Originally published in the January 1998 issue of The Silicon Alley Reporter

Rather than rehash the year that was in this space, I’d like to introduce the year that will be. Recently I paid a visit to the Javits Center for Internet World, the industry’s leading trade show. It was a good place to check out the latest wares and decipher what will be hot in 1998. You may disagree with a lot of my predictions, but I’ll make you a deal: I’ll revisit this column at the end of the year and see how far I was off the mark. And now, on to the auguries:

Technology: The two top technologies this year will be new markup languages DHTML and XML. DHTML will be standardized by mid-year and with both Netscape and Microsoft behind it, we’ll see a more interactive Web. Upcoming versions of both browsers will feature XML parsers and vertical industries will develop XML standards to exchange information, probably starting with the banking industry introducing its own Dtd for electronic cash.

The Browser War: By mid-year, Microsoft’s Internet Explorer and Netscape Navigator will have clual market shares. Contrary to what some may think, the fifth generation browsers won’t add too many features. While the browser war rages on, we’ll see the debate shift from new features towards network architecture differences (CORBA vs. COM). The Department of justice investigation into Microsoft’s bundling of Internet Explorer 4.0 with Windows 95 will drag on until it’s no longer relevant. A new DOJ investigation into the tight integration of IE in Windows98 will be launched and still be discussed by year’s end.

Silicon Alley: 1998 will be a bi year for the Alley, with content and commerce gaining respect as serious ventures and some content plays buzzing about 1POs. However, consolidation will continue and smaller shops might get squeezed out. For a few months, the industry will worry as small companies close their doors. However, the businesses that survive these shaky times will emerge stronger than ever.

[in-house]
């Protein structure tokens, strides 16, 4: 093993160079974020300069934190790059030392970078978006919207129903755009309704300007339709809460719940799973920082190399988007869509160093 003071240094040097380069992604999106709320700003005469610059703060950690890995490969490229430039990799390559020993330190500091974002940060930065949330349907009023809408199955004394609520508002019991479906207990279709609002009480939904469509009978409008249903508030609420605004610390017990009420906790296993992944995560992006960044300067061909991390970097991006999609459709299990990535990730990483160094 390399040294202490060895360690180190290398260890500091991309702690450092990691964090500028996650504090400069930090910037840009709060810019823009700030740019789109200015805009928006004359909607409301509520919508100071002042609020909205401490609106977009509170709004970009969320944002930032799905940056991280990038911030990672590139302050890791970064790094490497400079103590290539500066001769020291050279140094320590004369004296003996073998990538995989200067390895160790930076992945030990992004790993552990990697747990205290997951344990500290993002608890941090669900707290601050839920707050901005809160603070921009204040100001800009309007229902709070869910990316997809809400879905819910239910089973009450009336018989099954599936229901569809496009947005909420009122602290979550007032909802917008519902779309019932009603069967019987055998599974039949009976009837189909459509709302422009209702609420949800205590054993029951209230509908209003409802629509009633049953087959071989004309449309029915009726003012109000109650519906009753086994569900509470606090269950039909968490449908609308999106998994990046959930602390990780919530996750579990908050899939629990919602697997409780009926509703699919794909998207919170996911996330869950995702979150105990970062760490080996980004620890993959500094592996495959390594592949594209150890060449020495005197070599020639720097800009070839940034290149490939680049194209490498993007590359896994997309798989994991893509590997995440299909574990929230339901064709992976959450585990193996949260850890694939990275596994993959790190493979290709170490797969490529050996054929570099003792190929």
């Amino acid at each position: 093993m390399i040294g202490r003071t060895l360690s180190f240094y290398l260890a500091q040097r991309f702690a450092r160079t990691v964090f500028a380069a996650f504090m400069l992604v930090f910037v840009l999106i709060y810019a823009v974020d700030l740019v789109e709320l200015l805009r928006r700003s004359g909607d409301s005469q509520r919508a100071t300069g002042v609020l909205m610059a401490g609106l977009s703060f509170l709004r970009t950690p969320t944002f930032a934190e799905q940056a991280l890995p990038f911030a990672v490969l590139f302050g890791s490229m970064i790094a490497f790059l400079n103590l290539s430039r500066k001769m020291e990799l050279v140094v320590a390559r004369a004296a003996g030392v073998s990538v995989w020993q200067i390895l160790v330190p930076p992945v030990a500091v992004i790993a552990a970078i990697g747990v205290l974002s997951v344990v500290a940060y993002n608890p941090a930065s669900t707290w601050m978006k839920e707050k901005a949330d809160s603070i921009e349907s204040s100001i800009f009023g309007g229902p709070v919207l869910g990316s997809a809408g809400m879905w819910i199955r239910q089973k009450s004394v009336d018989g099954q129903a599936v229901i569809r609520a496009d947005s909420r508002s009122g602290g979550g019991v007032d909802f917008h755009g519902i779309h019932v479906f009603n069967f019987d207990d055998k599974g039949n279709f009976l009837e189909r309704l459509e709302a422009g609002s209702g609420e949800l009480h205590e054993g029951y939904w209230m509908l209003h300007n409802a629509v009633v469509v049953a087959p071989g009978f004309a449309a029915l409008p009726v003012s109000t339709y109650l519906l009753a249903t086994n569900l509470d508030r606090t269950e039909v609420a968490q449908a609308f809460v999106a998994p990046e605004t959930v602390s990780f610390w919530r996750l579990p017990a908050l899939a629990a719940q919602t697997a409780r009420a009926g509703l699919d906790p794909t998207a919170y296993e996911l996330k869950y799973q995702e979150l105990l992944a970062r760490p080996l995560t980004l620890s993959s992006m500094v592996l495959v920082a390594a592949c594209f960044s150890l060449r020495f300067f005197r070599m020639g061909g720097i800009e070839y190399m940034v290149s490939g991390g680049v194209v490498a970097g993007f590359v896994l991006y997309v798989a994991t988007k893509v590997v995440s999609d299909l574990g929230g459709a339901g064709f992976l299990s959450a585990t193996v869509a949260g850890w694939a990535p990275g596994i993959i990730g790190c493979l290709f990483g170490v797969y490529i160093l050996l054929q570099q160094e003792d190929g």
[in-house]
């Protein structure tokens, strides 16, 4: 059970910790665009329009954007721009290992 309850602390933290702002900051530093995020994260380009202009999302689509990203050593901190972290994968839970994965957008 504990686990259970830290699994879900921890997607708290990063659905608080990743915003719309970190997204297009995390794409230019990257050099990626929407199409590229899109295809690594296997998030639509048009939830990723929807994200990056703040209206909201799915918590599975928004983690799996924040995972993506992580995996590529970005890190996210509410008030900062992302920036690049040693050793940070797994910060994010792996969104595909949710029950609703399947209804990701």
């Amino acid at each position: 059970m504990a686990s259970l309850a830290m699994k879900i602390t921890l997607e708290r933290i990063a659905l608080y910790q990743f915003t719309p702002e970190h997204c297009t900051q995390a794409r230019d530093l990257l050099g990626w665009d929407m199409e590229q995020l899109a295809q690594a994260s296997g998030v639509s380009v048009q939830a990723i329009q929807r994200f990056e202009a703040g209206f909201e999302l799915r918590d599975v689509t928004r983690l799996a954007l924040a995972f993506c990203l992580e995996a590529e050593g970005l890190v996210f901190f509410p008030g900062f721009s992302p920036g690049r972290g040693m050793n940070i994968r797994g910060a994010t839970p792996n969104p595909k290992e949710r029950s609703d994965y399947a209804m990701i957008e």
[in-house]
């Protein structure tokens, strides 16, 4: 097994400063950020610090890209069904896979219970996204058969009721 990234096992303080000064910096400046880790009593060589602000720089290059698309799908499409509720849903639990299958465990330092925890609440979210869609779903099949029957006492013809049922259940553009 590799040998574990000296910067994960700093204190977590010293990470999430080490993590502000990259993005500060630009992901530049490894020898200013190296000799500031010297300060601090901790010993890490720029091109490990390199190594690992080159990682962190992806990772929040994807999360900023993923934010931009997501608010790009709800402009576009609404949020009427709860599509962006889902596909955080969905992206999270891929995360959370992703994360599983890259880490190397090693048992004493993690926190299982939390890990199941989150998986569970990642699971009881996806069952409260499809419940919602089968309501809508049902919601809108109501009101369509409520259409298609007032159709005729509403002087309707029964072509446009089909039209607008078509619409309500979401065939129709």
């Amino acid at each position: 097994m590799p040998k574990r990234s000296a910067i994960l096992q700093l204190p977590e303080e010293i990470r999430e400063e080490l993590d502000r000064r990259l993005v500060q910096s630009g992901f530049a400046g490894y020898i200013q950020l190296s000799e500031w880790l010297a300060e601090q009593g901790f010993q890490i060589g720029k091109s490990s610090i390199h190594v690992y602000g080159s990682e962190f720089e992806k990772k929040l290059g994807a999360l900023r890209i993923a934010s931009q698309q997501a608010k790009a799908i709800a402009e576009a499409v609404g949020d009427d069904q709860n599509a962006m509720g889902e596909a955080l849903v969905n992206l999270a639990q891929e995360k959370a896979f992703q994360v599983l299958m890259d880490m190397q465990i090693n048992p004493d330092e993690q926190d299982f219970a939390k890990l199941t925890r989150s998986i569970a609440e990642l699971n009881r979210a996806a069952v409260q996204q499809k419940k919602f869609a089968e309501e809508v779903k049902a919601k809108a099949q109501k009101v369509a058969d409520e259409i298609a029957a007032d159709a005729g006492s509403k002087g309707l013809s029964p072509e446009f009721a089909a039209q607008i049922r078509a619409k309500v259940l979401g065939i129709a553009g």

Smart Agents Run Websites: A new set of tools will allow Webmasters to automate their sites more with agents that organize, format and repackage data for different browsers. Increasingly, a small number of specialists who will know how to tame those agents will run large sites.

Instantly Updated Software: New software packages will become more self-aware, making it easier for users to obtain the latest upgrade. Using push technologies, companies put together self- updating software packages. (This is already happening with the Pointcast any AOL clients which download add-ons and upgrades automatically).

Commerce tools grow up: 1998 will also be the year of measurement tools and commerce packages. As commerce sites make more money, basic requirements such as fraud control, multiple payment systems and inventory integration will appear. SET, which sounded promising in 1997, won’t take off because of incompatibilities between the different packages offered.

Measurement is hot: Back-end tools that gather several kinds of psychographic and demographic data will appear on the scene. Expect large corporations to warehouse increasingly more information about their visitors.

Show me the money: In 1998, companies will also look more closely at where they’re spending money. New performance analysis tools and cost allocation for networks and servers will make their way into the market by year’s end.

Push for Push: It was hot in 1996 and downplayed by the end of 1997, but push will make a comeback in many forms: over your TV network (think of companies like WaveTop and WebTV), your telephone, (sports scores, stock quotes and news will be pushed to your web-enabled phone) and your pilot (expect the pilot to double up as a smart pager by the end of the first quarter).

Talk to your site: As voice interfaces become more common, talking Websites will appear. Chat rooms may soon allow you to talk instead of type. Expect a combination instant messaging/Internet telephone package this year.

I may be going to the brink with these prophecies, but they’re the trends I’ll be watching for in 1998. We’ll see how I fared come December.

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